Classes were postponed for the day so faculty staff, and students could attend talks, poster presentations and performances from hundreds of students across the disciplines. This year, the main atrium of the Innovation and Discovery Center was lined with research posters while presentations and performances could also be found in Olin and Bomberger halls, the Kaleidoscope Performing Arts Center, the Berman Museum of Art and more.
CoSA is an opportunity for students to share their research and creative work with the whole campus. In addition to building the campus intellectual community, the presenters have the opportunity to take on a new role as teachers.
The day included 390 unique student participants (with some involved in multiple events), 185 poster presentations, 29 Bonner leaders who reflected on their experiences, seven performances, and much more.
Among the presentations:
Health and exercise physiology major Julianne LaRosa shared her research on the relationship between professional hierarchy and gender in U.S. hospitals and how that can impact patient safety. Her look into the social-structure of surgical units and the power dynamics among male surgeons and female nurses led to some alarming conclusions that risk of infection post-surgery can be increased due to a lack of respect and communication within the operating room among the professional staff.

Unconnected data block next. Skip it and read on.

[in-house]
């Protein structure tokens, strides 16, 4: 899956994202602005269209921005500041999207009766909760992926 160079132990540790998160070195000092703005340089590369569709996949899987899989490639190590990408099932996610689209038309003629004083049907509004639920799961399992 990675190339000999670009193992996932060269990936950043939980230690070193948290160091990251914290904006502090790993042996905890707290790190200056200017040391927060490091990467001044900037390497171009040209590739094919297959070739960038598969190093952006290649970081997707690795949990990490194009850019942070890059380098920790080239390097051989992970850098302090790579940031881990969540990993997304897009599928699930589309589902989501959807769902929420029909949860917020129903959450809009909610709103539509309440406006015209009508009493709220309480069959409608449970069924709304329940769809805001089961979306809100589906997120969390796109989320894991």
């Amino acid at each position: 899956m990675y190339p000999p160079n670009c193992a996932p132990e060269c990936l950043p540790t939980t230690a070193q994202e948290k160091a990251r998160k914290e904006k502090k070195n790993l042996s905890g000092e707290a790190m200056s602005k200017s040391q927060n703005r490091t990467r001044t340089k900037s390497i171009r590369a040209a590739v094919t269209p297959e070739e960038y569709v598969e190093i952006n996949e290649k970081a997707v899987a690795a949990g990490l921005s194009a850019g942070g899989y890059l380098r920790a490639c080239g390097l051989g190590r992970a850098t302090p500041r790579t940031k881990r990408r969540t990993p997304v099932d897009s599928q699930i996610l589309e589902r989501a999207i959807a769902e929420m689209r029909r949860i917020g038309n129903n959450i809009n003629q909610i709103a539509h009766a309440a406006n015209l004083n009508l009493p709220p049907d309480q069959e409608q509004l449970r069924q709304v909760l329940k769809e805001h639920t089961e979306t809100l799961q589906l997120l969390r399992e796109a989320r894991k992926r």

LaRosa’s CoSA research is something that she hopes to continue looking into in the future while taking what she has learned already and putting it towards a future career in healthcare management.
“Healthcare quality is really important to me and knowing about what I’ve learned is going to be so helpful to me as I go into this field,” she said.
Throughout the day topics across the sciences, arts, humanities and social sciences were tackled with passion.
Nicole Dalasio presented information on the distinct and important difference between autism awareness and autism acceptance. She spoke about self-advocacy, myths and stereotypes, and the dangers of the mischaracterization and misrepresentation of autistic individuals.
Taking a look into both history and literature, Joe Makuc drew parallels between Shakespeare’s portrayal of sexual coercion and government corruption and the Brett Kavanaugh hearing of 2018 during a presentation about Shakespeare’s Measure for Measure and abstinence.
Vice President for Community Engagement Heather Lobban-Viravong introduced a new CoSA event celebrating the projects funded earlier this year through Inclusive Community Grants and Fellowships.
The presentations included: a trip to the United Nations by Sisters in Spirit and the Melrose Center for Global Civic Engagement; the One Book, One Ursinus team sharing the experience of the Ursinus community reading Americanah by Chimamanda Ngozi Adichie; and Cyn Ercole ’21 discussed the LGBTea Time series and shared successes of the program along with plans to continue and expand in the future. –By Mary Lobo ’15 and Monique Kelly